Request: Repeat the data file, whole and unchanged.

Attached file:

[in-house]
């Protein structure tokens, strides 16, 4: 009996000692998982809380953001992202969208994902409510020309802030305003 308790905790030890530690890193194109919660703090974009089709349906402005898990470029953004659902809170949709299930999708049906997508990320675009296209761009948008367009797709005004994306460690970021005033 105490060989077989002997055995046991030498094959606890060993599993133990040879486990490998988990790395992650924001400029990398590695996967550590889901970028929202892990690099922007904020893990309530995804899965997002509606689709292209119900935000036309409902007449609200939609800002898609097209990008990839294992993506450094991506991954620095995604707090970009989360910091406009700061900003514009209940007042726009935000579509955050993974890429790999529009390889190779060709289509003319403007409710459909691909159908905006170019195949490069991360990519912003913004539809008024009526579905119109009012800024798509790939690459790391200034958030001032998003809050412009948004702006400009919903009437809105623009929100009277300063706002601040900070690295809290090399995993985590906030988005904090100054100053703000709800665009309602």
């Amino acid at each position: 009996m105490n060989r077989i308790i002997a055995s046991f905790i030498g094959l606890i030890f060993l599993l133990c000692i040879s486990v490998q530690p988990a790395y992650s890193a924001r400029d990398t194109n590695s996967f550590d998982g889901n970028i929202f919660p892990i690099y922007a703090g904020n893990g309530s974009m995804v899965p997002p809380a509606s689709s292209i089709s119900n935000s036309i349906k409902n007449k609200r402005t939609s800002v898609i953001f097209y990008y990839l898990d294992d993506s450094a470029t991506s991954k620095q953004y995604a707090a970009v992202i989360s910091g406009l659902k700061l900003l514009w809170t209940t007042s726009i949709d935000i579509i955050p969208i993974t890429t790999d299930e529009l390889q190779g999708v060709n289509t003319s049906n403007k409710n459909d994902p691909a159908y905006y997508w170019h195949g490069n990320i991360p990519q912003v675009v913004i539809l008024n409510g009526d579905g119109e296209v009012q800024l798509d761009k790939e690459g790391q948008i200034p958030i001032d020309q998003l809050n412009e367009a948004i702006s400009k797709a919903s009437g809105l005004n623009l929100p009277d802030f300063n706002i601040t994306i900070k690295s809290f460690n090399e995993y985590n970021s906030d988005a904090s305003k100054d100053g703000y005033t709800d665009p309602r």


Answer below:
[in-house]
């Protein structure tokens, strides 16, 4: 009996000692998982809380953001992202969208994902409510020309802030305003 308790905790030890530690890193194109919660703090974009089709349906402005898990470029953004659902809170949709299930999708049906997508990320675009296209761009948008367009797709005004994306460690970021005033 105490060989077989002997055995046991030498094959606890060993599993133990040879486990490998988990790395992650924001400029990398590695996967550590889901970028929202892990690099922007904020893990309530995804899965997002509606689709292209119900935000036309409902007449609200939609800002898609097209990008990839294992993506450094991506991954620095995604707090970009989360910091406009700061900003514009209940007042726009935000579509955050993974890429790999529009390889190779060709289509003319403007409710459909691909159908905006170019195949490069991360990519912003913004539809008024009526579905119109009012800024798509790939690459790391200034958030001032998003809050412009948004702006400009919903009437809105623009929100009277300063706002601040900070690295809290090399995993985590906030988005904090100054100053703000709800665009309602």
């Amino acid at each position: 009996m105490n060989r077989i308790i002997a055995s046991f905790i030498g094959l606890i030890f060993l599993l133990c000692i040879s486990v490998q530690p988990a790395y992650s890193a924001r400029d990398t194109n590695s996967f550590d998982g889901n970028i929202f919660p892990i690099y922007a703090g904020n893990g309530s974009m995804v899965p997002p809380a509606s689709s292209i089709s119900n935000s036309i349906k409902n007449k609200r402005t939609s800002v898609i953001f097209y990008y990839l898990d294992d993506s450094a470029t991506s991954k620095q953004y995604a707090a970009v992202i989360s910091g406009l659902k700061l900003l514009w809170t209940t007042s726009i949709d935000i579509i955050p969208i993974t890429t790999d299930e529009l390889q190779g999708v060709n289509t003319s049906n403007k409710n459909d994902p691909a159908y905006y997508w170019h195949g490069n990320i991360p990519q912003v675009v913004i539809l008024n409510g009526d579905g119109e296209v009012q800024l798509d761009k790939e690459g790391q948008i200034p958030i001032d020309q998003l809050n412009e367009a948004i702006s400009k797709a919903s009437g809105l005004n623009l929100p009277d802030f300063n706002i601040t994306i900070k690295s809290f460690n090399e995993y985590n970021s906030d988005a904090s305003k100054d100053g703000y005033t709800d665009p309602r």